A very close friend of mine who is also my second-toughest critic (right behind moi) recently observed that ChessBase Workshop has sort of become a "Product of the Week" column; as usual, she's right. ChessBase is cranking out new training CDs and playing programs at a hair-raising clip, and I'm discovering that I'm not going to be able to continue devoting entire columns to each individual release. So I'm going to start writing "capsule" previews, several of these to a column, giving you the "bare bones nitty-gritty" of what you'll find on a given disk. The previews will resume once I decide on a specific format for them. Of course, I then run the risk of having the previews regarded as "superficial", but so it goes. You can't please everybody. Often you can't please anybody. So please to pass me another beer.


A regular concern on the chess message boards has been how to add a post-game variation to a ChessBase 9 game when the variation starts with the same move as the final move in the game. Here's an example: you're replaying a game that ends with 27...Rxf6 and you'd like to add a variation which starts with ...Rxf6 to illustrate why White resigned. In older versions of ChessBase you just hit the T key and played ...Rxf6 again; the software then added a variation line which started with the Rook capture. But it doesn't work that way in CB9 -- if you hit T and replay the move, you get the main line move highlighted.

So how do you add a post-game variation that starts with ...Rxf6? Highlight that move, hit T (to take it back), then make the move ...Rxf6 while holding down the CTRL key. Try it -- it works like a charm. And full props here to that crazy Dutchman Jeroen van Dorp for figuring it out. Yeah, Jim's crazy, but he sure ain't stupid.


It's a truism that if the written word can be misunderstood, it will be misunderstood.

I wrote a ChessBase Workshop rant a while back about people who spend buckets of ducats to soup up their computers in order to have their copy of Fritz tear the figurative head off everyone else's copy of Fritz on the Interrant chess servers. Feel free to go back and read it again if you like (but it's not like it was even worth reading once). The column was a "reprint" of a rant I'd written for my (now defunct) personal web site back in 2003; the main thrust of the piece was my inability to comprehend why anyone would spend quite literally thousands of dollars on hardware just to get "bragging rights" for a computer chess program that he'd purchased rather than written himself.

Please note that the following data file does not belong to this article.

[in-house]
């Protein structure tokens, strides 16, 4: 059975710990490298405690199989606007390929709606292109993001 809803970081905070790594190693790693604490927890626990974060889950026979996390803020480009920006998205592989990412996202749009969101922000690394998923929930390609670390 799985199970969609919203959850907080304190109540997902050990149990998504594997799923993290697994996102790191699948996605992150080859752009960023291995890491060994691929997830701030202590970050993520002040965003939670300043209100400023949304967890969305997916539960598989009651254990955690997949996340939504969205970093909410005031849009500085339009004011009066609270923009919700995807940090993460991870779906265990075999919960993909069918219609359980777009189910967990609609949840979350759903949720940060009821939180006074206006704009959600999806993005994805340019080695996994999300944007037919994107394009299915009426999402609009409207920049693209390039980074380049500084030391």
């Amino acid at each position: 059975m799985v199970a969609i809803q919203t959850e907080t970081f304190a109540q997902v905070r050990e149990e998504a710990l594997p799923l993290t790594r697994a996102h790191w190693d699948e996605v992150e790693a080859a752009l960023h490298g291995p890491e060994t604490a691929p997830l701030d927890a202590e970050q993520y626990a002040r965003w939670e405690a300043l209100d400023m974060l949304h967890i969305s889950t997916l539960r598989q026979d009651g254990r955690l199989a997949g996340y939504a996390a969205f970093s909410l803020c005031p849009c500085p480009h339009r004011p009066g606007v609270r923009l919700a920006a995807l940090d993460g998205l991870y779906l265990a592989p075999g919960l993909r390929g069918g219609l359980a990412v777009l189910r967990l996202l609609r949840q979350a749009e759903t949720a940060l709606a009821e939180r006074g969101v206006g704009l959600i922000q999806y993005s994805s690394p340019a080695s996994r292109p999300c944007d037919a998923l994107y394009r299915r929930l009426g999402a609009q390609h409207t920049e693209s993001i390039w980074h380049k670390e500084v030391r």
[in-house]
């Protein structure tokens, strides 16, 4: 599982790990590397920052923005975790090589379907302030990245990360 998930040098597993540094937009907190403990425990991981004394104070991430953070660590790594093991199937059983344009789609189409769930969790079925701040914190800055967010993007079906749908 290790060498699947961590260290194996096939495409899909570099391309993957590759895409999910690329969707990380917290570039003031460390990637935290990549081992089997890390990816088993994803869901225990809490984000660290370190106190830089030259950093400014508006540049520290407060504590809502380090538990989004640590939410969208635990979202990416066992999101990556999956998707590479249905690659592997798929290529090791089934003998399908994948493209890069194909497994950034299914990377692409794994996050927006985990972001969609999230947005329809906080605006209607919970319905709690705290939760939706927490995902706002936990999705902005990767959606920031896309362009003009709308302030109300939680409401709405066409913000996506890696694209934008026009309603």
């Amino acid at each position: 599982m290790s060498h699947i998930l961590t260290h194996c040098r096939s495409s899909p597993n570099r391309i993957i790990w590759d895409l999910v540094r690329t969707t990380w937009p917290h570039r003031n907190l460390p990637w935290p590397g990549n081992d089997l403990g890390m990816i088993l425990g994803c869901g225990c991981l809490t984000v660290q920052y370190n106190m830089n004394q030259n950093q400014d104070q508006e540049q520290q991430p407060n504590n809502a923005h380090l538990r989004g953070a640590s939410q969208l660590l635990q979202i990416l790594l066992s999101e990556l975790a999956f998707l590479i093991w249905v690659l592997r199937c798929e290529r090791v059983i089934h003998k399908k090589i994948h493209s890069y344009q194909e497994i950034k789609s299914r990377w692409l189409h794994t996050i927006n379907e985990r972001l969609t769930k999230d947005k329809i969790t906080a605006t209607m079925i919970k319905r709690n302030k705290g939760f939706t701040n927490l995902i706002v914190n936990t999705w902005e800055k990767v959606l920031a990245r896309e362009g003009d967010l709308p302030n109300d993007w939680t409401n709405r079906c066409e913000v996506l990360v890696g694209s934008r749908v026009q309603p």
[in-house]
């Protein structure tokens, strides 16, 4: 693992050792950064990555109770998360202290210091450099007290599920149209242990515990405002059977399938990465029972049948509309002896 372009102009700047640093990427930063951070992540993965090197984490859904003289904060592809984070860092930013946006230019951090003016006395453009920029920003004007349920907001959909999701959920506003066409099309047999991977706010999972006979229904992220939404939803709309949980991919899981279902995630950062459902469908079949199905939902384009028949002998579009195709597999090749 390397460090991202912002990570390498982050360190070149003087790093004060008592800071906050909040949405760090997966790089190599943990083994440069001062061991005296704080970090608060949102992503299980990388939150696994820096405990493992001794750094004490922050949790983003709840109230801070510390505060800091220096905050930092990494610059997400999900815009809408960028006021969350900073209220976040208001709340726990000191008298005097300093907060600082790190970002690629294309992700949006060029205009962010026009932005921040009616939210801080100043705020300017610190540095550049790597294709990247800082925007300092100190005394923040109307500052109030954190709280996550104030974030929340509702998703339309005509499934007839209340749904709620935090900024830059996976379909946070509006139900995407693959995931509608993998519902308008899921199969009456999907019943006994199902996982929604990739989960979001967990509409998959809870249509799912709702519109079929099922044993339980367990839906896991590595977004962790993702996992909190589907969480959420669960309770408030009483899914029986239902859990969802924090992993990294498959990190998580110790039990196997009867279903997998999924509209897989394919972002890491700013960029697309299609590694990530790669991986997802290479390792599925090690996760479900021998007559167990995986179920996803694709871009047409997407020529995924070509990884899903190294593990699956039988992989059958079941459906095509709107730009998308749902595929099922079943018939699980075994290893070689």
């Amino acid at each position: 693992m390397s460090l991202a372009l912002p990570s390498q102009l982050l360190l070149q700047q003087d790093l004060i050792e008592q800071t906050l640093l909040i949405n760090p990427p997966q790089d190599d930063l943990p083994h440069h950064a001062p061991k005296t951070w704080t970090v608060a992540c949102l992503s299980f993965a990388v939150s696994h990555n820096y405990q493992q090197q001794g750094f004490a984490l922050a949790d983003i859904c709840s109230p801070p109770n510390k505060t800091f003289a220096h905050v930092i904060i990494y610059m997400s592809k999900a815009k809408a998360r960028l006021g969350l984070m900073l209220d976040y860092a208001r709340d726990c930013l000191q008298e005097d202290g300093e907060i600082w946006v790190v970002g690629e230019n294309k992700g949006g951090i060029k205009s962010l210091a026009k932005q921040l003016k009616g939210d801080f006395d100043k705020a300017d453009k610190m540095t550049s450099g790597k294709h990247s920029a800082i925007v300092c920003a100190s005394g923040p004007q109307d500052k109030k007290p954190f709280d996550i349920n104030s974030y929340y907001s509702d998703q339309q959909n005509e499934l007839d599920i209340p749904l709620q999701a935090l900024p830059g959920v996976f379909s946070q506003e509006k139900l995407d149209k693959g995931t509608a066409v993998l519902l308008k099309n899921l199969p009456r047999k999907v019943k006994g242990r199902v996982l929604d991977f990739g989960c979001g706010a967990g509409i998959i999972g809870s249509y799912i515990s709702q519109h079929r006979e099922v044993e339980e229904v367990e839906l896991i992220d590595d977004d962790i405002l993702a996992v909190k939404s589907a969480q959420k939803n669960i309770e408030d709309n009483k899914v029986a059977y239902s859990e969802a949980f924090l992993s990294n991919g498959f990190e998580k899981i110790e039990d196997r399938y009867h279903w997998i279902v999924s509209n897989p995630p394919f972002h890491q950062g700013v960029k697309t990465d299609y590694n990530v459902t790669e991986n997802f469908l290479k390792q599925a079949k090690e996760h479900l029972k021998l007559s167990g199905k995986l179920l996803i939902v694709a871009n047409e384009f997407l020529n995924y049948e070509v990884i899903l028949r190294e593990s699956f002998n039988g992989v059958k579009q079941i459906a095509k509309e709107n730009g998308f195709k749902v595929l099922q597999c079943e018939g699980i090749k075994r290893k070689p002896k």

The response on Interrant message boards was nothing short of hilarious. Among the ways that the column was misinterpreted:

  1. I was slagging off people who play computer vs. computer chess as a hobby
  2. I was slagging off programmers who test their chess programs on chess servers
  3. I was encouraging using computers to cheat against human players
  4. I was discouraging using computers to play chess on the Interrant
  5. I was secretly sabotaging ChessBase sales by making fun of computer chess

And so on.

Now I'll certainly say "mea culpa" here if the piece was so poorly-written that the point of the piece was lost. But I've gone back and re-read it a few times and I honestly don't see how the point could possibly have been misinterpreted. In fact, numerous associates in the chess software world as well as many personal friends commented on how much they enjoyed the rant and how hard they laughed. So I really don't think it was me.

But in the interest of clarity (as well as in the interest of some cheap chuckles), I'll address the aforementioned misinterpretations one by one:

  1. Computer vs. computer chess as a hobby pursuit is nothing new. In fact, I'd rank the introduction of modular engines and engine vs. engine play as two of the most significant improvements to the Fritz interface over the years. There's no way I'm going to slag this off as a hobby; while it's not my primary use for a chessplaying program, I've certainly run a large number of engine vs. engine matches and tournaments as a means of evaluating the playing strengths and styles of various programs.
  2. Head-to-head competition is an extremely valuable means of testing and getting feedback for programmers who write their own chess engines; I don't see how anyone can write a reasonable chess engine without doing this. But there's a world of difference between Hannibal's programmer testing his treasured brainchild in online play and some guy dropping five grand on a multiprocessor workstation just to watch Franz Morsch's baby beat up on the identical piece of software running on a Pentium III. The former case is certainly easy to comprehend. The latter case? Man, I just don't get it.